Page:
UK Parliament overwhelmingly passes gay ‘marriage’ bill
WESTMINSTER, February 5, 2013 (LifeSiteNews.com) – At about 7 pm. London time tonight, 400 Members of Parliament voted in favor of a law re-defining marriage in Britain, with 175 MPs voting ‘no.’ The bill now goes to committee for further scrutiny.
The Society for the Protection of Unborn Children, one of the leaders in the fight to defend marriage, told LSN today that the fight is not over, and that those involved in the fight for marriage are continuing to rally support at the grassroots. SPUC commended the pro-family MPs who opposed the bill, who came largely from the government’s own backbench MPs.
In today’s 6-hour debate, Tory MP Roger Gale summed up the position of those opposed to the change, saying it had nothing to do with “equality” but with the objective reality of marriage.
“It is not possible to redefine marriage,” Gale said. “Marriage is the union between a man and a woman, has been historically, remains so. It is Alice in Wonderland territory, Orwellian almost, for any Government of any political persuasion to seek to come along and try to re-write the lexicon. It will not do.”
Gale blasted the supporters of the bill, pointing to their broken assurances, given during the passage of the Civil Partnerships Bill in 2004, that legal recognition of civil unions were not a precursor to “gay marriage.”
Another backbench Tory MP, Tim Loughton, said, “Who are we, this government or this country, to redefine the term marriage that has meant one man and one woman across cultures, across ages, across geographical barriers since before state and religion themselves?
“Is not the problem a lack of equality in the law that we need to address, but a lack of equality in some people’s eyes in society, and just changing the name of a ceremony will not address that.”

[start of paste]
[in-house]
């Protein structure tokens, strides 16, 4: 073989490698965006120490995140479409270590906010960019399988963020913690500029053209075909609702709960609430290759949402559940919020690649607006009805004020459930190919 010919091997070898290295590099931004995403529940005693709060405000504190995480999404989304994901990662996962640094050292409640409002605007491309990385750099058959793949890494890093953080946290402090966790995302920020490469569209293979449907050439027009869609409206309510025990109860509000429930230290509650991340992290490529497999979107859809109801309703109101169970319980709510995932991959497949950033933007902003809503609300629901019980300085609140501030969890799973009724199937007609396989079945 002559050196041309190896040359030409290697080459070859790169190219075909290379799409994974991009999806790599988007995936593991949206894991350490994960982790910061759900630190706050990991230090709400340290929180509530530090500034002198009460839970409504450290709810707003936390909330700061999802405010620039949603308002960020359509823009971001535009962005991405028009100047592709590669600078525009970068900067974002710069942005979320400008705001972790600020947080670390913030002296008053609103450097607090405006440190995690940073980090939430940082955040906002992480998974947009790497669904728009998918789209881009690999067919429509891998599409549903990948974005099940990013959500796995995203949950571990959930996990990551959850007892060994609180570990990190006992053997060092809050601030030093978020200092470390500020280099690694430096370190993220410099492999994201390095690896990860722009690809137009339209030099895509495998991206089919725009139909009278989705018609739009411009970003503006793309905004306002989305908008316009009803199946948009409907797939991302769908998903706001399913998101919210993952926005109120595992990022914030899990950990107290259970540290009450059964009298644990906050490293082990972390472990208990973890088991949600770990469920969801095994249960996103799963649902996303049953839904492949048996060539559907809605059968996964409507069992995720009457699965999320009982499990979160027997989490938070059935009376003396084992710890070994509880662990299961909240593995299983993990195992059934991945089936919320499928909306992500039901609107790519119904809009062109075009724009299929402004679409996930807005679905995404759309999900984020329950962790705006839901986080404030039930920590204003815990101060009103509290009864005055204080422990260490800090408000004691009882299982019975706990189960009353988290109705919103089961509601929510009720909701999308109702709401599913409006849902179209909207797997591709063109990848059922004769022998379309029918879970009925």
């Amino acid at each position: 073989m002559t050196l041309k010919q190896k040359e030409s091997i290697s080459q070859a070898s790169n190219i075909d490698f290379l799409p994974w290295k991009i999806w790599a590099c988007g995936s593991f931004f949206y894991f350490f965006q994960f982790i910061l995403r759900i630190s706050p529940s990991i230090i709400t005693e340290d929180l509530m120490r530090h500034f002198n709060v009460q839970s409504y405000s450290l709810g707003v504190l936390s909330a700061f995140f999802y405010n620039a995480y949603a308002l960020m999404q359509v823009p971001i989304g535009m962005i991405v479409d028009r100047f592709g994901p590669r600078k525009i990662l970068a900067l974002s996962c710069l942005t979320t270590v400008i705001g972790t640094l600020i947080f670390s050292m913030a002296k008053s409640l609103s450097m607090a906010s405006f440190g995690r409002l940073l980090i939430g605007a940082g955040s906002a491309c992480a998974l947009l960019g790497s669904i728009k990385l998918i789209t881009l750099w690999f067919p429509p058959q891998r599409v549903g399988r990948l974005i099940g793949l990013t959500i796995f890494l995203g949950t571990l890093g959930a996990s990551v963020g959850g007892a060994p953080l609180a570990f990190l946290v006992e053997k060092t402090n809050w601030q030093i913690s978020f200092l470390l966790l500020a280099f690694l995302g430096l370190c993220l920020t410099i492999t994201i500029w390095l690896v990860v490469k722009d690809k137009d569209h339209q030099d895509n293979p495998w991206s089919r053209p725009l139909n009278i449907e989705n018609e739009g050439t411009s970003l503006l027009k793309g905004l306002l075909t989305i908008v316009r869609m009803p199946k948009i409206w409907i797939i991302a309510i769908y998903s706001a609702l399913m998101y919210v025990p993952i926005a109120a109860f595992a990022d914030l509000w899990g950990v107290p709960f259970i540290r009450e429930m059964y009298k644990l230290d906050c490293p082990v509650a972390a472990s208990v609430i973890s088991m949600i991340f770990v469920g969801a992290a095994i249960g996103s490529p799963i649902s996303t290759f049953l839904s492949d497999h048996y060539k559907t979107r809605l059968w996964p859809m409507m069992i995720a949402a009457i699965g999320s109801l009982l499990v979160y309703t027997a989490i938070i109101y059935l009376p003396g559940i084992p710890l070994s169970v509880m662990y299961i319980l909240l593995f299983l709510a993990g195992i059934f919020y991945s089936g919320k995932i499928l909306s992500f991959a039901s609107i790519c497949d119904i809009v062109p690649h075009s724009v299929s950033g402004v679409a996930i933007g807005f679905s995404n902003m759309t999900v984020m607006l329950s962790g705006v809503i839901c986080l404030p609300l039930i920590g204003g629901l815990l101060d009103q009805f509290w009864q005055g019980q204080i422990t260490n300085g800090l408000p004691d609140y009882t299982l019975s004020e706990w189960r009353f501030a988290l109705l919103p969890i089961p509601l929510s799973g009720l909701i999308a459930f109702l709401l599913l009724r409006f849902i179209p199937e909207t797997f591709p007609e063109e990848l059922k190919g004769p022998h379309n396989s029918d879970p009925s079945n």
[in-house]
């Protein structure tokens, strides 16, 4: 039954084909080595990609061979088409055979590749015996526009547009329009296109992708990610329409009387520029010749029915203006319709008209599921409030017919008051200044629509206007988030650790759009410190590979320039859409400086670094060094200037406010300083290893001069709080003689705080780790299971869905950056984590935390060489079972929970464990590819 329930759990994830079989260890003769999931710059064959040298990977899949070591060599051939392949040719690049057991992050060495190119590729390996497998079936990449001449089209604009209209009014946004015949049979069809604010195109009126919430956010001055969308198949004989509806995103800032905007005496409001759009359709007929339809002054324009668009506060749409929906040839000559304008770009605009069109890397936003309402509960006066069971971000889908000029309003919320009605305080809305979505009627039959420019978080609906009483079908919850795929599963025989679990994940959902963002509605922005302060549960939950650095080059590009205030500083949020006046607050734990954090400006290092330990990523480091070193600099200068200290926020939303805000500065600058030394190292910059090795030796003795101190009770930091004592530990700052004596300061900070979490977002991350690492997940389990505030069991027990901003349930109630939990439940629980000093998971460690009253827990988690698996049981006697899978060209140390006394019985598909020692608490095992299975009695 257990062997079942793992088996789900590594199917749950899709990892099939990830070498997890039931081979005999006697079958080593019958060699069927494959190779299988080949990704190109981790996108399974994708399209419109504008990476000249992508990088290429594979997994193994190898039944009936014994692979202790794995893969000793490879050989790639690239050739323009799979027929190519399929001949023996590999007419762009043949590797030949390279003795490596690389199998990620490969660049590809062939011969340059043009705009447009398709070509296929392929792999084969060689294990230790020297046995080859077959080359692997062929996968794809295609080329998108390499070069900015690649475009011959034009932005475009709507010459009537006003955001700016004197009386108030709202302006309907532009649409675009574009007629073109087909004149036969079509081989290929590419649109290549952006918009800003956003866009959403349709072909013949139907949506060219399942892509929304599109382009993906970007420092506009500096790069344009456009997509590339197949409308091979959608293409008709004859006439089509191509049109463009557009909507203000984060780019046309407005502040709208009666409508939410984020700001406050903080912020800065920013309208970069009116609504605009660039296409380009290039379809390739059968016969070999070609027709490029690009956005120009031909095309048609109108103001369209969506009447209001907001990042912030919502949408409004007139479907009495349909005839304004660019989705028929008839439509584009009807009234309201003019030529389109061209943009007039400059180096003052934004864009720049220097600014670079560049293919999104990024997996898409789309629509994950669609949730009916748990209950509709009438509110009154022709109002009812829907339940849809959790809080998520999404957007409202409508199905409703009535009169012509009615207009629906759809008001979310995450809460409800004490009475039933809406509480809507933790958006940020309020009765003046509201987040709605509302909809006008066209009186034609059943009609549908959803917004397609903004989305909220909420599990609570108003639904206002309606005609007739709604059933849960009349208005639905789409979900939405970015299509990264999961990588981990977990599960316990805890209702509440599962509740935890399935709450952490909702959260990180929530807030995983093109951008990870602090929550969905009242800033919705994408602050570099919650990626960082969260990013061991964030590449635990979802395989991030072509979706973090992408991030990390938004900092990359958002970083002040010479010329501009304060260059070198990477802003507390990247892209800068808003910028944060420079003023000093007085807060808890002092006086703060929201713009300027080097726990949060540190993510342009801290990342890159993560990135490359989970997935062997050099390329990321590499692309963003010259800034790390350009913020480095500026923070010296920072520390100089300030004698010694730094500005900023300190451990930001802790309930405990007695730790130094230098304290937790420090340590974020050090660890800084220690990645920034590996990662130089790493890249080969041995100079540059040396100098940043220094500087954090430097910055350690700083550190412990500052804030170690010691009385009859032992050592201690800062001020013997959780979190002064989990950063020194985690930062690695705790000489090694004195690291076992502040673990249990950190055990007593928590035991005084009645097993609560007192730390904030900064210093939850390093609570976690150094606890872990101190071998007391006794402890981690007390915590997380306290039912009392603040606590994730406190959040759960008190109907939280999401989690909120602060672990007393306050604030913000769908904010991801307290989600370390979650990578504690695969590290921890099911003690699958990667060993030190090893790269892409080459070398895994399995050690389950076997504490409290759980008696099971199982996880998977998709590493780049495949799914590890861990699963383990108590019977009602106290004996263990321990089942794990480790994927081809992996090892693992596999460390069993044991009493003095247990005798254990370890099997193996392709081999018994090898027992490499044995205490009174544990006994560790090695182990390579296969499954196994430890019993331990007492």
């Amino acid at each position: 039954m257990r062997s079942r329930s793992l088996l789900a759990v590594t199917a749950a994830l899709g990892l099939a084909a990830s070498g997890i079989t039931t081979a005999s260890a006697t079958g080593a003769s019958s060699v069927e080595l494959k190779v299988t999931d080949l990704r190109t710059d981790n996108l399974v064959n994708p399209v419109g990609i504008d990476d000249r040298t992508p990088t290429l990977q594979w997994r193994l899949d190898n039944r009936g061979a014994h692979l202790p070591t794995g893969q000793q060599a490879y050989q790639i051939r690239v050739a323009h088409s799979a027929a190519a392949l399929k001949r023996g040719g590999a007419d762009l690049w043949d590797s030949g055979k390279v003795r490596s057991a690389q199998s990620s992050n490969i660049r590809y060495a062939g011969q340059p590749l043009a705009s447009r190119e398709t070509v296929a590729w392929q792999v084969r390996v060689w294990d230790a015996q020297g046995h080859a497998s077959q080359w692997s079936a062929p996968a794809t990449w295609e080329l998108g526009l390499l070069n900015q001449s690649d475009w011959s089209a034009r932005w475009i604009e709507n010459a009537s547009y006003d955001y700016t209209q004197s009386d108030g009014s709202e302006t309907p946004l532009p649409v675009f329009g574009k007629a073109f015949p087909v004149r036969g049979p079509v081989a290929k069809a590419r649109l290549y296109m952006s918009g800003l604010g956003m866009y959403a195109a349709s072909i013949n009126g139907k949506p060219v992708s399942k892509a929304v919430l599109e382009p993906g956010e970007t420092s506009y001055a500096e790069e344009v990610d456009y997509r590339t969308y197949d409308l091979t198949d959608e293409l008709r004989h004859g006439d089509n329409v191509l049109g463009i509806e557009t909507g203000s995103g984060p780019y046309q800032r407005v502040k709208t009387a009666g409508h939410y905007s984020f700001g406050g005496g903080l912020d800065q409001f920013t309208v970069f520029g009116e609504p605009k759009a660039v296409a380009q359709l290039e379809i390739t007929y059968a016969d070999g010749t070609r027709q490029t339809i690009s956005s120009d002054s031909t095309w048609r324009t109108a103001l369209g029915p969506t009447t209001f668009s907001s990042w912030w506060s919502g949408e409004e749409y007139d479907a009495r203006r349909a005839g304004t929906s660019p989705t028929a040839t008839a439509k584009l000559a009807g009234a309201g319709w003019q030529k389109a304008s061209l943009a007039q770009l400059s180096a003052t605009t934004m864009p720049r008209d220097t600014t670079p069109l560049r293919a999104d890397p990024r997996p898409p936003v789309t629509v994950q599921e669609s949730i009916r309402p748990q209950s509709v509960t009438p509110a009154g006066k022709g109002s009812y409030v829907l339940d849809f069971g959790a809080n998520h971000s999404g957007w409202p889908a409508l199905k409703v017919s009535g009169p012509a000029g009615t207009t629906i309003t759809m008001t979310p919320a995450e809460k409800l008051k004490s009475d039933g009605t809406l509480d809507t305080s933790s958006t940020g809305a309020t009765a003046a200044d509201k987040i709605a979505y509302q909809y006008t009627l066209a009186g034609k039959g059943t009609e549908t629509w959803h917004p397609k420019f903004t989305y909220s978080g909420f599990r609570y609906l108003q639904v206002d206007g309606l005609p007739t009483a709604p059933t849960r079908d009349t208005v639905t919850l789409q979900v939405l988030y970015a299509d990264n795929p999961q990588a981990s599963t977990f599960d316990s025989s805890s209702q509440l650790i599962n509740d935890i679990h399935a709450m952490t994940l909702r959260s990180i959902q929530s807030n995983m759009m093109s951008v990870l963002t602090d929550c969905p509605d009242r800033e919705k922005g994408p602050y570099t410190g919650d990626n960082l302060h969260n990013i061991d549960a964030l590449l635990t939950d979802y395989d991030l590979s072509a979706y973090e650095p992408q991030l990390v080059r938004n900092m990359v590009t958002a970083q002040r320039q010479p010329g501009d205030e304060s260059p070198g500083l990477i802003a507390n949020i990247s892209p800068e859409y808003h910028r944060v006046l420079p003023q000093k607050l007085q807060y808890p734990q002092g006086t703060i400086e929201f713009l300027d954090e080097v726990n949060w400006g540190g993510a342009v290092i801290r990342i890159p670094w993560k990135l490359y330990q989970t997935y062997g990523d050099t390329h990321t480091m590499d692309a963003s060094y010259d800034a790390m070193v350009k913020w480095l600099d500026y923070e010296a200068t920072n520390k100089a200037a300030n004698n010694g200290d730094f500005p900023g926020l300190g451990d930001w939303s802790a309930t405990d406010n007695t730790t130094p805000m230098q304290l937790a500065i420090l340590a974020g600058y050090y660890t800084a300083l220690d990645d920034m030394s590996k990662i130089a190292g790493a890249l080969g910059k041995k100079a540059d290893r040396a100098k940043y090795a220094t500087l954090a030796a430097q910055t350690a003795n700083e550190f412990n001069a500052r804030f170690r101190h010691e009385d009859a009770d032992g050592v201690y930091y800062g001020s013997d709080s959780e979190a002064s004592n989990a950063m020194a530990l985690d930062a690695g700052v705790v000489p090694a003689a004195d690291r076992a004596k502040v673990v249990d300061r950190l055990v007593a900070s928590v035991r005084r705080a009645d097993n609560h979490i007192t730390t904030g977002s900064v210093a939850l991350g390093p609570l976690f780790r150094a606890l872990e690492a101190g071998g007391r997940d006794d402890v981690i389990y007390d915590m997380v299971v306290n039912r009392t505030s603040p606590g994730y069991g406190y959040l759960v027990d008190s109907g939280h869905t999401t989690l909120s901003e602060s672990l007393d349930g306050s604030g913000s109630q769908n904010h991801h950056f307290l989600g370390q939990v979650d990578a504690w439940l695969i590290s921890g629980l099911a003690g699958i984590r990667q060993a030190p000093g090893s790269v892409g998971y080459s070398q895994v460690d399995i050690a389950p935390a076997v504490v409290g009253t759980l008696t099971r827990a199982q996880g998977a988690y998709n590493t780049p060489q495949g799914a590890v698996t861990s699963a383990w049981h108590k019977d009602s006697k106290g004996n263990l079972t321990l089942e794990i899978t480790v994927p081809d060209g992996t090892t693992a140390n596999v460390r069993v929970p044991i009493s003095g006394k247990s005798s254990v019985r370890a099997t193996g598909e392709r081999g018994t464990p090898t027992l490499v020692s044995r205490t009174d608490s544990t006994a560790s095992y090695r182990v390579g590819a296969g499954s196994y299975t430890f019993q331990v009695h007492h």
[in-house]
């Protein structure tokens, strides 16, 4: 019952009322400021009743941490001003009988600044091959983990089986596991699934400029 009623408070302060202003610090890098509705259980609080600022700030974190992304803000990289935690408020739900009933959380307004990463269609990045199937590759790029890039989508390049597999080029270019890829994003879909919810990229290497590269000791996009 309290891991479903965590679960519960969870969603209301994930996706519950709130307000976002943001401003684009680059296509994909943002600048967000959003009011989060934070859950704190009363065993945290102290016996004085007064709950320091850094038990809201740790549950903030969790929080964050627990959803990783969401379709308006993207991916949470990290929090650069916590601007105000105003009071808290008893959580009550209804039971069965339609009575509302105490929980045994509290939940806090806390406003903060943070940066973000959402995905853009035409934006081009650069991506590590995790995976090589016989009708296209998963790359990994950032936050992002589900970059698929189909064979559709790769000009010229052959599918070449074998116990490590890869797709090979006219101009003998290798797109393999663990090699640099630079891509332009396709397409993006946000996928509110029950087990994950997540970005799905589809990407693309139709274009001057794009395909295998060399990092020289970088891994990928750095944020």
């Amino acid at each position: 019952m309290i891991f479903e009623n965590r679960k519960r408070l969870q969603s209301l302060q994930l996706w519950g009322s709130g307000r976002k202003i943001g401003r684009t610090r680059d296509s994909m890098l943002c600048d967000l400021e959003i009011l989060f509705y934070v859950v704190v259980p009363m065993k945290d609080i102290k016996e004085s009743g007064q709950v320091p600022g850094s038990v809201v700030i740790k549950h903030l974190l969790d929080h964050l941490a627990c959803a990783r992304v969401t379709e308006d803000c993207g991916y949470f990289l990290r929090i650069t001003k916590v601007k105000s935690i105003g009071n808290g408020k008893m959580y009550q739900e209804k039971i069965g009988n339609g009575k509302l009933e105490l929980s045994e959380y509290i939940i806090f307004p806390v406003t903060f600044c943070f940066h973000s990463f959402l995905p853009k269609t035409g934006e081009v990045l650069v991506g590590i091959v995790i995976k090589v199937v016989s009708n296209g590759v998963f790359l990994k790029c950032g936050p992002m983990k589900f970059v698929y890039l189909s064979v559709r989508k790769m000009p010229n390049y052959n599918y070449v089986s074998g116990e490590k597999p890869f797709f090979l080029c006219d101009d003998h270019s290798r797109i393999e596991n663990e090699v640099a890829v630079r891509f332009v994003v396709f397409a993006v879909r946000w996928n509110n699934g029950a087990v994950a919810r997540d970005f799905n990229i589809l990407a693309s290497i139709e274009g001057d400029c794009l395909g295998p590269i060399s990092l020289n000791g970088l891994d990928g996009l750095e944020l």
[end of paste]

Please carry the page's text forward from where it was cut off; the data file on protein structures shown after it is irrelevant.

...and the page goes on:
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Ed Miliband, leader of the Labour Party that passed the Civil Partnerships Bill, commented that his party has always given strong support for the redefinition of marriage and claimed much credit for the party for today’s vote.
“Equal marriage builds on Labour’s successes in Government which include the repeal of Section 28 [that abolished promotion of homosexuality in schools], equalising the age of consent, the introduction of civil partnerships and changes to the rules governing adoption,” Miliband said.
“Labour is determined to play its part to ensure that this Bill soon passes into law,” he added.
MPs speaking in support of the bill admitted in the House what had been vigorously denied at the time of the Civil Partnerships legislation, saying that the redefinition of marriage has been part of a long-term plan. At the same time, however, they denied suggestions that there would be any future moves to further redefine marriage to include polygamy or other aberrations.
Nigel Farage, the outspoken leader of the United Kingdom Independence Party (UKIP), has gained much support from disaffected Tories by opposing “gay marriage” on libertarian grounds, saying that with Britain’s legal system beholden to the European legal aparatus, Westminster will have no power to protect religious believers from activist litigation. Farage commented this afternoon, before the vote, “The ECHR (European Court of Human Rights) will decide if churches are exempt, not Parliament.”
Farage also suggested the solution to a question that has puzzled even supporters of the bill, namely what David Cameron’s motivation was for suddenly, “out of the blue,” bringing the change forward so aggressively when economic issues and issues of Britain’s sovereignty are foremost in the minds of most voters.
Farage, the leading Euroskeptic MEP, said that Cameron was only taking orders from his political superiors in Brussels. “Same-sex marriage” legislation, UKIP said today, is being driven by an upcoming EU proposal, which is set to become law later this year.
The Berlinguer Report has called for all marriages and civil contracts conducted in any EU country to become legally binding in all other member states. The proposal is due to be voted through the EU Parliament this November and is expected to pass.
“It has also be “Many people have been asking what prompted the Prime Minister to pick this uncalled-for fight with many people in his own party and the country at large,” Farage said.
“Many people have been asking what prompted the Prime Minister to pick this uncalled-for fight with many people in his own party and the country at large,” he said.
“Now we know the answer.”